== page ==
If you want just one game to show off the brilliance of the PSP, God of War: Chains of Olympus should be the top pick. It’s number one on Metacritic for a reason, isn’t it? A prequel to the events of the original trilogy, Chains of Olympus sees the angry resident man Kratos toiling in the servitude of the Greek gods, attempting to foil a plot by Morpheus and Atlas to bring Olympus to his knees.
One of the biggest accolades given to Chains of Olympus was how well it managed to translate the action from the PS2 to the PSP, especially when the handheld console had fewer buttons to play with. Still, the game has been remastered and ported to the PS3 alongside Ghost of Sparta as part of the God of War: Origins collection, so if Sony just wanted to revive that, we’d be totally fine with that too.
6. Killzone: Liberation
Killzone didn’t exactly set the world on fire when it launched, being billed as one of those “Halo killers” that actually didn’t come close to hitting Master Chief. Killzone 1 was a competent FPS, sure, but it just wasn’t what it was meant to be. It would take Killzone: Liberation on PSP to prove the series was anything special, and even then it’s a completely different game to the rest of Killzone.
Set two months after the events of the first game, Killzone Liberation deviates from the original game’s formula by turning into an isometric shooter instead of an FPS. This move would prove effective, as Liberation is one of the most enjoyable entries in the entire series. While there doesn’t seem to be a launch of a new Killzone game any time soon, a re-release of a game like Liberation would keep fans happy in the meantime.
7. Power Stone Collection
Look, I just want Capcom to do something with Power Stone at some point, is that too much to ask? Apparently, yes, but with PlayStation Plus Premium offering PSP games as part of its selection, now is the time for Capcom to revisit the series. The Power Stone Collection for PSP is right there, untouched, so why not re-release it as part of the PS Plus Premium library so a new generation of gamers can enjoy it?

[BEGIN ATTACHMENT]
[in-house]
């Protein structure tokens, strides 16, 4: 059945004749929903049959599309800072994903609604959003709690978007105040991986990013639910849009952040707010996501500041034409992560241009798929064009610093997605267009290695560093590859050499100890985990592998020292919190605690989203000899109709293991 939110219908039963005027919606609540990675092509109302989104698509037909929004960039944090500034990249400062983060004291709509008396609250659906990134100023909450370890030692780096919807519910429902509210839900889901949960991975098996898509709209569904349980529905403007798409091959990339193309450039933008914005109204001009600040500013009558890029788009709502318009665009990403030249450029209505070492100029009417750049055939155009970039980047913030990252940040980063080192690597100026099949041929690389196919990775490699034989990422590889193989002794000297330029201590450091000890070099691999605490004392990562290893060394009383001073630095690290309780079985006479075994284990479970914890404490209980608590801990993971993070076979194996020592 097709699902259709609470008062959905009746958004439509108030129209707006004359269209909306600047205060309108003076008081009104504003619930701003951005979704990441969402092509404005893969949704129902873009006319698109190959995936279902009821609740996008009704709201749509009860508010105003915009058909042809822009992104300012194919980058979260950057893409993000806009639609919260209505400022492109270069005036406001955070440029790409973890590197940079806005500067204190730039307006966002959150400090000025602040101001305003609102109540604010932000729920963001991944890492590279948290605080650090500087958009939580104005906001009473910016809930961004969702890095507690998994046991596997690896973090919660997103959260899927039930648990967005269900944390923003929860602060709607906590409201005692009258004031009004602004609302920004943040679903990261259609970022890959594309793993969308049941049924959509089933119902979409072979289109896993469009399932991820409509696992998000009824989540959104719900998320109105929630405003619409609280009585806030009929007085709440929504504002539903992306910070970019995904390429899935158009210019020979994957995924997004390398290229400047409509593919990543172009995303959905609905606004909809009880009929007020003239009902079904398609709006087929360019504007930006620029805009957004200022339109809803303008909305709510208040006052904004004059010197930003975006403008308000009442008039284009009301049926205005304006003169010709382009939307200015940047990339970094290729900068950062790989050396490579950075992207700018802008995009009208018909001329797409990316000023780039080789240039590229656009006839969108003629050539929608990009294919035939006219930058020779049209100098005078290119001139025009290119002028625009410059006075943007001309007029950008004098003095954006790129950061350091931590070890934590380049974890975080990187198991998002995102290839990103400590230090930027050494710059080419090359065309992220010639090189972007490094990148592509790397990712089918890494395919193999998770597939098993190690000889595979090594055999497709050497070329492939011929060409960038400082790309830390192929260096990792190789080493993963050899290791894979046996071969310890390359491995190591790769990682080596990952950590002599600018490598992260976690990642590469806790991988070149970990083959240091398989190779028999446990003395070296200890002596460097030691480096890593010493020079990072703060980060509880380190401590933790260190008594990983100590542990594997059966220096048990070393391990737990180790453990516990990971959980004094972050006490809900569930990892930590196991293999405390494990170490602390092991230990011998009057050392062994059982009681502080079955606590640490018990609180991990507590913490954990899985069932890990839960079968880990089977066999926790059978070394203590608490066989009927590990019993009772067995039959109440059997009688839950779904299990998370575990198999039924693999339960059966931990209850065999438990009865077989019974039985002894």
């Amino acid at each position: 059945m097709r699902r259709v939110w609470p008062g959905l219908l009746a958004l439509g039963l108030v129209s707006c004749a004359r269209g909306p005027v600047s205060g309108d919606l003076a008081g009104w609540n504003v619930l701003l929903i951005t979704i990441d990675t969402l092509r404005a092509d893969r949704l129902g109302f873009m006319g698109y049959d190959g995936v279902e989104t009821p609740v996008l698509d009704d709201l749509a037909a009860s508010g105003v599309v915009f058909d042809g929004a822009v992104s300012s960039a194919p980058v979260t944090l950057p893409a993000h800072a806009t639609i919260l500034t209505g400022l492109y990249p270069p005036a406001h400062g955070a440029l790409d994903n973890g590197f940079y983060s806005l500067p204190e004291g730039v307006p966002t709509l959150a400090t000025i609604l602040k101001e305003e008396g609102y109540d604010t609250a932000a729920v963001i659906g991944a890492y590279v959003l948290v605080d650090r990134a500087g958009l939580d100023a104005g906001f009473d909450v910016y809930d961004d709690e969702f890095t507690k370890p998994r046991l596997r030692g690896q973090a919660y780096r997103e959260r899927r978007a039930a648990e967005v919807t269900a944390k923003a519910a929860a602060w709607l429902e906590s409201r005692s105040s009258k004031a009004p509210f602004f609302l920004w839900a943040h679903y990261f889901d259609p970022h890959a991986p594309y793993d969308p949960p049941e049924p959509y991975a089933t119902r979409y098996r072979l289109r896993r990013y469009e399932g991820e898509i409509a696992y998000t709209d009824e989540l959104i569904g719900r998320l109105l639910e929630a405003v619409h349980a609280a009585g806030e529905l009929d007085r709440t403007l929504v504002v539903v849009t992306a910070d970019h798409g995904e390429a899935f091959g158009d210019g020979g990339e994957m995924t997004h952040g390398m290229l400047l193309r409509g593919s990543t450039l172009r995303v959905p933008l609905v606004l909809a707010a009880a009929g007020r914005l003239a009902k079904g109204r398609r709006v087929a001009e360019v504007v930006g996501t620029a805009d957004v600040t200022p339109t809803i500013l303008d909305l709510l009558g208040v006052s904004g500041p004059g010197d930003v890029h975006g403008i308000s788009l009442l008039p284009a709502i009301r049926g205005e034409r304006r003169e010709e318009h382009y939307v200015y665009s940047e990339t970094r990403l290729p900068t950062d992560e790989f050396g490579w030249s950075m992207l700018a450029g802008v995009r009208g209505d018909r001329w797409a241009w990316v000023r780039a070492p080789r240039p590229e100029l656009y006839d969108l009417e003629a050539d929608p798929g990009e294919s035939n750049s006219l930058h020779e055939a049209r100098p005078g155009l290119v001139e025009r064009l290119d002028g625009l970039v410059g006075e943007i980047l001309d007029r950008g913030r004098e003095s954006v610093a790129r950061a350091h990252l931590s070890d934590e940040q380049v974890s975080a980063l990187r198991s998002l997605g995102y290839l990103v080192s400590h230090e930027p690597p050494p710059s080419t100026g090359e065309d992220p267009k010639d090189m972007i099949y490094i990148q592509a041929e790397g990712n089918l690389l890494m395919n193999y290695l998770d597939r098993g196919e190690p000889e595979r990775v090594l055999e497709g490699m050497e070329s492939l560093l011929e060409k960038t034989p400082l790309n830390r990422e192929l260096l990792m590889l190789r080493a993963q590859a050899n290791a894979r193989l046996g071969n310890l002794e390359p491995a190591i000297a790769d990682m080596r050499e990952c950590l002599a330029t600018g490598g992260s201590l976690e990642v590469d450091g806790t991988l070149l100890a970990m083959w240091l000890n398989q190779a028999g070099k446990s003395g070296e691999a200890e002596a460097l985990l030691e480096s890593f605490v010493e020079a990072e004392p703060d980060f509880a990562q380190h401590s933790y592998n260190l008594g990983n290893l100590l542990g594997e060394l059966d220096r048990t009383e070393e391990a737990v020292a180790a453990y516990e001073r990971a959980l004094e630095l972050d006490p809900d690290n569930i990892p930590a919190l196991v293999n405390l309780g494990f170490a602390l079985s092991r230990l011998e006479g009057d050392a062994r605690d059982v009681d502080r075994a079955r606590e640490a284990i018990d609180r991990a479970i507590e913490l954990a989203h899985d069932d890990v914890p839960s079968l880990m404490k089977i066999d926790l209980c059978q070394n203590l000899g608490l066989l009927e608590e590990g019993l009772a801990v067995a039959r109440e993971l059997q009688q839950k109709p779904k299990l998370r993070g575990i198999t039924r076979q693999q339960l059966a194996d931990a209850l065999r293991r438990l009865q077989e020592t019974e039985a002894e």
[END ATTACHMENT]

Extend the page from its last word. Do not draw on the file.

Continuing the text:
As you’d expect from the name, Power Stone Collection has bundled the two games originally released for the Dreamcast and bundled them into one great value package. Power Stone saw players compete in isometric arenas, using a host of weapons and superior moves to emerge victorious. The library could do with local multiplayer/party games, and there are few that are as entertaining as Power Stone.
8. Pursuit Force
One of the best parts of action movies are car chases, and video games know that.
It’s no wonder a game like Pursuit Force was commissioned, promising huge cinematic action across many levels on a console you could fit in your pocket. What’s not to like? The game sees players leading the titular Pursuit Force in an effort to stop organized crime in the fictional Capital State. As a commander, you’ll take a hands-on approach to stopping cartoonish villains from wreaking havoc.
A mix of car combat, on-foot shootouts and sections on rails, Pursuit Force moves at a mile per minute, with each level offering new challenges at an alarming rate. When the game launched, some criticized the game’s punishing difficulty, but those concerns were addressed in the sequel, Extreme Justice. If Sony wanted to carry both, it would be gravy.
9. Shin Megami Tensei: Persona
It’s no secret that the Persona series has become as popular as the Shin Megami Tensei series from which it originated, but due to various factors, many Persona players might only have experience with the two most recent mainline games, Persona 4 and 5. Fortunately, the early Persona games have been remastered and ported to the PSP, and would make great inclusions in the PS Plus Premium collection.
While all three games were available on the PSP in one form or another, we give a nod to the updated version of the first game. ATLUS reworked the game from the ground up to utilize the capabilities of the PSP and to ensure that Persona was a friendlier experience than the original game. If nothing else, it’s a better port than Persona 3 Portable, which stripped out a lot of content and the game’s explorable world.
10. Siphon Filter: Dark Mirror/Logan’s Shadow
The Siphon Filter series may have stumbled a bit when it made the jump to the PS2, as The Omega Strain simply couldn’t match the quality of the original games. Thankfully, Bend Studio got the series back on track with Dark Mirror and Logan’s Shadow, which revitalized the franchise before it was *check notes* “shelf-delivered and never used again.” Oh whatever. It may be time for a renewal.
Dark Mirror and Logan’s Shadow updated the gameplay to make it a stealth action shooter, and it was a huge boon. Both games see Gabe called into action to take down larger conspiracies, improving the gameplay to make it more playable on PSP. They’ve both been ported to the PS2 as well, so if Sony wants to add those versions instead for a bit of a lark, go ahead.